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N.A.B.U. 1995 n1 (Mars)

erib tmti, should be translated, gifts of the sea, providing an apt parallel to miirti nri, abundance of the
river in line 173. In this case, erib tmti is derived from erbu/irbu/urbu gifts, income (CAD I/J 173). These
lines, Shamash Hymn 172-173, may then be compared with the bilingual hymn to Marduk 4R 20 + dupl. where
miirtu also occurs with erbu/irbu (see CAD MII 123). However, when pivoting backwards, erib tmti must be
the homonym locust of the sea (shellfish), from Akkadian erbu/erebu/aribu locust (see CAD E 256,
290).6 Here locust of the sea parallels lamu-beings of the sea in line 171 thereby creating, in addition, a
merism including all the creatures of the sea, great and small, from the fearsome lamu to the humble shellfish.
II. Enuma Elish I 99-102
99. ulluma ina ilni
100. mertu uttu

tur ln[u]
i-lit/li-ta tur

101. ma-ri--tu
102. mri ami

ma-ri--tu
ami a ilni

99. (He was) exalted among the gods, surpassing was [his] stature.
100. His limbs were long, he was surpassing as to his i-lit/li-ta.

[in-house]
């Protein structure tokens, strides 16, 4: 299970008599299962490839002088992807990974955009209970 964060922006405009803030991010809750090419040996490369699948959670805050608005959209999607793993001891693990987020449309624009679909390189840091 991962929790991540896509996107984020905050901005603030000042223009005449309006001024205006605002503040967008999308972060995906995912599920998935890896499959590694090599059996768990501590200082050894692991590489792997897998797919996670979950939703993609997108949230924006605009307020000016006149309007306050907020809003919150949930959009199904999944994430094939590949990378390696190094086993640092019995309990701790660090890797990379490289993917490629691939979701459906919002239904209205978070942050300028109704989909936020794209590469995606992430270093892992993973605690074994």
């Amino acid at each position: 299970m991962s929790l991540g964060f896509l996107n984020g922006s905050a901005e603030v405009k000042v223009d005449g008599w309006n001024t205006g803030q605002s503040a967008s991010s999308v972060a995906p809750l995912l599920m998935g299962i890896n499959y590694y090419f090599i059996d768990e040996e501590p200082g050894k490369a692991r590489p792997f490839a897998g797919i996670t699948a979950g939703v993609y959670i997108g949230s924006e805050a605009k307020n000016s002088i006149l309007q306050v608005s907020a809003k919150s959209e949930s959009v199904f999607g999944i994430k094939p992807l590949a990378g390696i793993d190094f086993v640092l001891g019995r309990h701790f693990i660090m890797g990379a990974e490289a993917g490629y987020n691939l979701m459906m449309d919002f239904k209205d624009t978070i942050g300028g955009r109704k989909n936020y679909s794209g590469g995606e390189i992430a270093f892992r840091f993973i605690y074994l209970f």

101. mri'tu, mri'tu,
102 . Son of the Sun, Sun of the gods.7
The Janus parallelism in En. el. I 99-102 pivotally revolves around i-lit/li-tu in line 100.8 When
facing forward towards En. el. I 101-102, the word may be understood as ilittu (double t, from the root waldu),
offspring.9 Here ilittu parallels mru, son, which occurs three times in lines 101-102. However, when
facing backwards, the word may represent iltu (with single t, from the root el), upper part (of
something); 10 in this context, the upper part of Marduk's physique. Here ilta tur, as his upper parts
surpassing, in line 100 both forms a chiasm with tur ln[u], surpassing in stature, in the second half of
En. el. I 99, and echoes the II stative ullu from el in the first half of line 99.11 Thus, the author of Enuma Elish
has artistically employed a Janus parallelism based on homonyms derived from two different roots whose
meanings are determined by the direction in which they face.
1. In Shaarei Talmon: Studies in the Bible, Qumran, and the Ancient Near East Presented to Shemaryahu Talmon, eds.
M. Fishbane and E. Tov (Winona Lake, 1992): 147-163.
2. S. Noegel, A Janus Parallelism in the Gilgamesh Flood Story, ASJ 13 (1991) 419-421; An Asymmetrical Janus